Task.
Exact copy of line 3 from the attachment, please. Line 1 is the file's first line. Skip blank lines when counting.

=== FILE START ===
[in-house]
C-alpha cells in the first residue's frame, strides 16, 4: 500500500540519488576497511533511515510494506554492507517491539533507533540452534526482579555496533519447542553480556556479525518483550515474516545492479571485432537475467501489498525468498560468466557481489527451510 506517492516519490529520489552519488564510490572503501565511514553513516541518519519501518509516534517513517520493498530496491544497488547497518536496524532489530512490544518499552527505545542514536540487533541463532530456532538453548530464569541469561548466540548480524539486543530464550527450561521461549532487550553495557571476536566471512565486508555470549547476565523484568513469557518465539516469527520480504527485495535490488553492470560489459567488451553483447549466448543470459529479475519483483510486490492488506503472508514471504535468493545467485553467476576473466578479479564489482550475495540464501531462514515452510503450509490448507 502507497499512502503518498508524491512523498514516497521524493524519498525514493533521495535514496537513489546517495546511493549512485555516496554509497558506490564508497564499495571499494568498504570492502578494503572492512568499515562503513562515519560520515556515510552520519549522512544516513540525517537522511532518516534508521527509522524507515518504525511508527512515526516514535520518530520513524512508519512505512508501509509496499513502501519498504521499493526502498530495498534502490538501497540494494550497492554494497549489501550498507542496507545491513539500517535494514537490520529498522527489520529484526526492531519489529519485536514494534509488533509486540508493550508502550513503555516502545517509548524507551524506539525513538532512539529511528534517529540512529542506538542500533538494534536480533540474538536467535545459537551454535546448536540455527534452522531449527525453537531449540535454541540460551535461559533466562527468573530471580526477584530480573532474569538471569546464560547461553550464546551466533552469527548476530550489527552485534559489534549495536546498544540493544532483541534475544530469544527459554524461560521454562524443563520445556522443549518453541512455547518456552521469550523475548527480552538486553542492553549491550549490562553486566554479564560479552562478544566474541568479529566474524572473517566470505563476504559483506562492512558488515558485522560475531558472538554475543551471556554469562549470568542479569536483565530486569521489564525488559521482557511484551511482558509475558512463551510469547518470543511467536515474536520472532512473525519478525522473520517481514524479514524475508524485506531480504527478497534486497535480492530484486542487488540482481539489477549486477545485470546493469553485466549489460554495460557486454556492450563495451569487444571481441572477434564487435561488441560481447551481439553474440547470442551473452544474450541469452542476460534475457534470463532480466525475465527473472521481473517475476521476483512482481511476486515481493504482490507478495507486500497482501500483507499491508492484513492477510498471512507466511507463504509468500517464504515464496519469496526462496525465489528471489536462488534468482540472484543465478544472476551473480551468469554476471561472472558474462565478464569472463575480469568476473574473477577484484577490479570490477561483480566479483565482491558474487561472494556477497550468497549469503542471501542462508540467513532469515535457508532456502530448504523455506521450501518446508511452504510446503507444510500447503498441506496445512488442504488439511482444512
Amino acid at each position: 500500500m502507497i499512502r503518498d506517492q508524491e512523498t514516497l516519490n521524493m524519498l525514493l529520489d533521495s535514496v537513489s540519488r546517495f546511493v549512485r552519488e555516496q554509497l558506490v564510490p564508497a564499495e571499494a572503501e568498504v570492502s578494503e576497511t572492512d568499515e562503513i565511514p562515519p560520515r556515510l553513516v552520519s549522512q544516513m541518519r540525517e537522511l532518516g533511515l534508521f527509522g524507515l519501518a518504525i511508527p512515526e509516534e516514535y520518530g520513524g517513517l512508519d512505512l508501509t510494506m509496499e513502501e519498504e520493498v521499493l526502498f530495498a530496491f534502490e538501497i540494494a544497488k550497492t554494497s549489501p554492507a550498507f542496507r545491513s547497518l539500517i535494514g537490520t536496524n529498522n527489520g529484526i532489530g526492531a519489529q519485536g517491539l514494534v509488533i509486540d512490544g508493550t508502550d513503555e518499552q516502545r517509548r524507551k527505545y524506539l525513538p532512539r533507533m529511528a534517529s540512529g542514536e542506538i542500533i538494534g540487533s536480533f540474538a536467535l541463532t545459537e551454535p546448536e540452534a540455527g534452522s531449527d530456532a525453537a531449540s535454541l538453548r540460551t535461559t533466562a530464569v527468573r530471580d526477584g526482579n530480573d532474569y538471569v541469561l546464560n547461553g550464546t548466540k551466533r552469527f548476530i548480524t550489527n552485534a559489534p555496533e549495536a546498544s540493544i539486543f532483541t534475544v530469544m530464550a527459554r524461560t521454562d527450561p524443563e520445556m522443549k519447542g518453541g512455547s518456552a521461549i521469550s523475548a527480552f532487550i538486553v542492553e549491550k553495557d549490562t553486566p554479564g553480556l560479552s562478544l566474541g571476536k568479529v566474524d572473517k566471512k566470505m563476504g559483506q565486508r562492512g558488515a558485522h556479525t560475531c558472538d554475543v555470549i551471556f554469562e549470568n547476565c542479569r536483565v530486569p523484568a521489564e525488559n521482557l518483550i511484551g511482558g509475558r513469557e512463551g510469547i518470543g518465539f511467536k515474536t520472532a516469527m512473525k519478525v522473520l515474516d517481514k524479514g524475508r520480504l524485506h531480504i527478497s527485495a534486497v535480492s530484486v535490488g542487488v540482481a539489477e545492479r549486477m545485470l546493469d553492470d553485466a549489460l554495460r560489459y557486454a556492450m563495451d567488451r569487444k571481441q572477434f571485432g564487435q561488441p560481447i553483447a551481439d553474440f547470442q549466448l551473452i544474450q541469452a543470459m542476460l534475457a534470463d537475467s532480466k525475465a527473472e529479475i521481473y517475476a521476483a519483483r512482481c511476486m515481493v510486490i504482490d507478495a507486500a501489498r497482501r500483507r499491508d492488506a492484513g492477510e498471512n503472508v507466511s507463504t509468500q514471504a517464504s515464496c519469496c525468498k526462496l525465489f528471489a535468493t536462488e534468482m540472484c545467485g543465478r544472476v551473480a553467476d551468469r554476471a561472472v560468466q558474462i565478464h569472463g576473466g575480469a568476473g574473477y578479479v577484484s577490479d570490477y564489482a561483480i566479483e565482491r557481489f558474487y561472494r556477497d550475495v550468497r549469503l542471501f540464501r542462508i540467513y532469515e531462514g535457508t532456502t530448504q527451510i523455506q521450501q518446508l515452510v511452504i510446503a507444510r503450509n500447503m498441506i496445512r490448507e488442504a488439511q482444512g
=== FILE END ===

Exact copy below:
Amino acid at each position: 500500500m502507497i499512502r503518498d506517492q508524491e512523498t514516497l516519490n521524493m524519498l525514493l529520489d533521495s535514496v537513489s540519488r546517495f546511493v549512485r552519488e555516496q554509497l558506490v564510490p564508497a564499495e571499494a572503501e568498504v570492502s578494503e576497511t572492512d568499515e562503513i565511514p562515519p560520515r556515510l553513516v552520519s549522512q544516513m541518519r540525517e537522511l532518516g533511515l534508521f527509522g524507515l519501518a518504525i511508527p512515526e509516534e516514535y520518530g520513524g517513517l512508519d512505512l508501509t510494506m509496499e513502501e519498504e520493498v521499493l526502498f530495498a530496491f534502490e538501497i540494494a544497488k550497492t554494497s549489501p554492507a550498507f542496507r545491513s547497518l539500517i535494514g537490520t536496524n529498522n527489520g529484526i532489530g526492531a519489529q519485536g517491539l514494534v509488533i509486540d512490544g508493550t508502550d513503555e518499552q516502545r517509548r524507551k527505545y524506539l525513538p532512539r533507533m529511528a534517529s540512529g542514536e542506538i542500533i538494534g540487533s536480533f540474538a536467535l541463532t545459537e551454535p546448536e540452534a540455527g534452522s531449527d530456532a525453537a531449540s535454541l538453548r540460551t535461559t533466562a530464569v527468573r530471580d526477584g526482579n530480573d532474569y538471569v541469561l546464560n547461553g550464546t548466540k551466533r552469527f548476530i548480524t550489527n552485534a559489534p555496533e549495536a546498544s540493544i539486543f532483541t534475544v530469544m530464550a527459554r524461560t521454562d527450561p524443563e520445556m522443549k519447542g518453541g512455547s518456552a521461549i521469550s523475548a527480552f532487550i538486553v542492553e549491550k553495557d549490562t553486566p554479564g553480556l560479552s562478544l566474541g571476536k568479529v566474524d572473517k566471512k566470505m563476504g559483506q565486508r562492512g558488515a558485522h556479525t560475531c558472538d554475543v555470549i551471556f554469562e549470568n547476565c542479569r536483565v530486569p523484568a521489564e525488559n521482557l518483550i511484551g511482558g509475558r513469557e512463551g510469547i518470543g518465539f511467536k515474536t520472532a516469527m512473525k519478525v522473520l515474516d517481514k524479514g524475508r520480504l524485506h531480504i527478497s527485495a534486497v535480492s530484486v535490488g542487488v540482481a539489477e545492479r549486477m545485470l546493469d553492470d553485466a549489460l554495460r560489459y557486454a556492450m563495451d567488451r569487444k571481441q572477434f571485432g564487435q561488441p560481447i553483447a551481439d553474440f547470442q549466448l551473452i544474450q541469452a543470459m542476460l534475457a534470463d537475467s532480466k525475465a527473472e529479475i521481473y517475476a521476483a519483483r512482481c511476486m515481493v510486490i504482490d507478495a507486500a501489498r497482501r500483507r499491508d492488506a492484513g492477510e498471512n503472508v507466511s507463504t509468500q514471504a517464504s515464496c519469496c525468498k526462496l525465489f528471489a535468493t536462488e534468482m540472484c545467485g543465478r544472476v551473480a553467476d551468469r554476471a561472472v560468466q558474462i565478464h569472463g576473466g575480469a568476473g574473477y578479479v577484484s577490479d570490477y564489482a561483480i566479483e565482491r557481489f558474487y561472494r556477497d550475495v550468497r549469503l542471501f540464501r542462508i540467513y532469515e531462514g535457508t532456502t530448504q527451510i523455506q521450501q518446508l515452510v511452504i510446503a507444510r503450509n500447503m498441506i496445512r490448507e488442504a488439511q482444512g